What Happens in Vegas

This week’s New York-based romantic comedy in which two sworn enemies fall in love after being forced to work on something together is “What Happens in Vegas.” The film is mechanical and obvious (“comfortable and familiar,” a more optimistic critic might say), complete with a leading man named Jack. Jack is what you call your leading man when you don’t feel like coming up with a better name for him. When you buy screenplay-writing software, the leading man is named Jack by default, and it remains that way unless you change it.

This Jack (Ashton Kutcher) is a devil-may-care twentysomething who’s just been fired by his own father (Treat Williams) for being lazy and unreliable. The film tells us that Jack is useless more it shows us; I guess casting Ashton Kutcher in the role means half the work of establishing the character has already been done.

Likewise, there is Joy, a Type-A over-planner who’s played by Cameron Diaz in no-nonsense mode. Joy is a stock broker who’s just been dumped by her boyfriend (Jason Sudeikis) for sucking all the fun out of his life. Joy and her friend Tipper (Lake Bell) go to Vegas to recuperate, while Jack and his friend Hater (Rob Corddry) do the same. The two couples are accidentally assigned to the same room — such kooky hilarity! — and sparks fly.

A night of drinking ensues, and the next morning Jack and Joy discover that they somehow got married. They agree to an annulment — but then Jack puts Joy’s quarter in a slot machine, wins $3 million, and now there’s a dispute over whose money it is. A judge (Dennis Miller) back in New York refuses to grant them their annulment on grounds that are shaky from both a legal standpoint and a storytelling standpoint. He orders them to stay married for six months, see a marriage counselor (Queen Latifah) to prove they’re really trying to make it work, and then we’ll see about a divorce. Why? I dunno. Because there wouldn’t be a movie otherwise, I guess. Personally, I think it would take a constitutional amendment to get me to stay married to Cameron Diaz.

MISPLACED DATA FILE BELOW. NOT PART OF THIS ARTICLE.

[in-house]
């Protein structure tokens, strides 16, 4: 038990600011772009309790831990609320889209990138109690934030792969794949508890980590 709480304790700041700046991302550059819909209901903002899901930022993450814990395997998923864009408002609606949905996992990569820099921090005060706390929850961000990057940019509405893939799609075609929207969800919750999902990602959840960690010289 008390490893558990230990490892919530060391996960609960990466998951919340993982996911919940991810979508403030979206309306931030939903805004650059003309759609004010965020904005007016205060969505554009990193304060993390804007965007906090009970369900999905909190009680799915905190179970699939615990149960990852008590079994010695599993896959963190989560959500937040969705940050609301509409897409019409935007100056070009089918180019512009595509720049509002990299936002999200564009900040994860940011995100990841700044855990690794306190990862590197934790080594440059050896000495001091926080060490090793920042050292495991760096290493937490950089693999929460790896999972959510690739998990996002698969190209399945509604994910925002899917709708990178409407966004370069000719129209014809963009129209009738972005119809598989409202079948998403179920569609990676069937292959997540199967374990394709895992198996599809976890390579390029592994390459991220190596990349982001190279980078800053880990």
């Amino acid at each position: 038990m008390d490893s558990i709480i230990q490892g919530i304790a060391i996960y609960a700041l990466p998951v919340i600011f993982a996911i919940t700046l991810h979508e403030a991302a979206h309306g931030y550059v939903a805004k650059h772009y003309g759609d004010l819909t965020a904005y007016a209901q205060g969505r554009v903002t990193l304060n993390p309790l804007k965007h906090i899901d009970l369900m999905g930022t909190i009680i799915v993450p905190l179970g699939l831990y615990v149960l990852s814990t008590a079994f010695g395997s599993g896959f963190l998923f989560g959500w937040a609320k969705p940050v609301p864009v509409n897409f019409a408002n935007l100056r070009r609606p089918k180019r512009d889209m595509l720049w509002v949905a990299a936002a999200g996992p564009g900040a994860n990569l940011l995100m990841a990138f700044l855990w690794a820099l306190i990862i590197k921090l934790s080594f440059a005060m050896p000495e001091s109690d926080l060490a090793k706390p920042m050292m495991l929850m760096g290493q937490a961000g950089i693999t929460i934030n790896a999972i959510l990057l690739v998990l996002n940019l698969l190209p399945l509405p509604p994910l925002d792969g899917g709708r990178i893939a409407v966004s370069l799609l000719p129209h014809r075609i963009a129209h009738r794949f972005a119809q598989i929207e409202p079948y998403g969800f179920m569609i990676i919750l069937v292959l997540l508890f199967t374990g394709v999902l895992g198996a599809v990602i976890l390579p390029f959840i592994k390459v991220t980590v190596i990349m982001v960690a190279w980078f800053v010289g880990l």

None of this setup makes a bit of sense, obviously. We have not evolved much from the old days, when a madcap farce would simply handcuff two characters together, or when a crazy person’s last will and testament would require someone to get married in 24 hours, or sleep in a haunted house.

Anyway, Jack and Joy must share Jack’s apartment. She is appalled by his slovenliness and his odors; he refuses to change a single thing about himself and even goes out of his way to torment her. They both try to get the other spouse to commit adultery, which would violate the court order. There’s plenty of juvenile one-upsmanship. Jack gets hit in the crotch a lot. So it goes.

In the end, Jack learns to be more grown-up. Joy also admits that she hates being a stock broker. Jack seems to know his about her, even though the movie never even hinted at it. (Maybe it meant to but forgot.) And speaking of forgetting to mention things, Jack’s friend’s name is never mentioned. Then, late in the film, he ignores a cell phone call from “Hater,” and we’re like, “Who the hell is ‘Hater’?” We’re not reading the script, folks. You have to TELL us what people’s names are.

As is often the case, the secondary couple in this halfhearted effort is much funnier than the primary pair. Tipper and Hater despise each other from the moment they meet, and I think the fact that there’s no reason for the hostility is why it’s funny. Their random, cruel asides to one another make me laugh … as does Rob Corddry in general, I guess.

Kutcher and Diaz are likable enough to get a few chuckles here and there, but the generic screenplay by Dana Fox (“The Wedding Date”) doesn’t give them much to work with. Director Tom Vaughan (of the under-appreciated British comedy “Starter for 10”) demonstrates some style in the way he constructs the dizzying debauchery of Vegas, and maybe in one or two of the physical comedy pieces.

This is McDonald’s, friends. You know pretty much what you’re going to get before you go in. I didn’t laugh much, and I never felt even an inkling of “aw, cute!” romance — but I didn’t want to claw my eyes out, either. If that counts as a success in the rom-com business, then I guess “What Happens in Vegas” is a hit.

C (1 hr., 39 min.; PG-13, moderate profanity, some vulgarity and sexual innuendo.)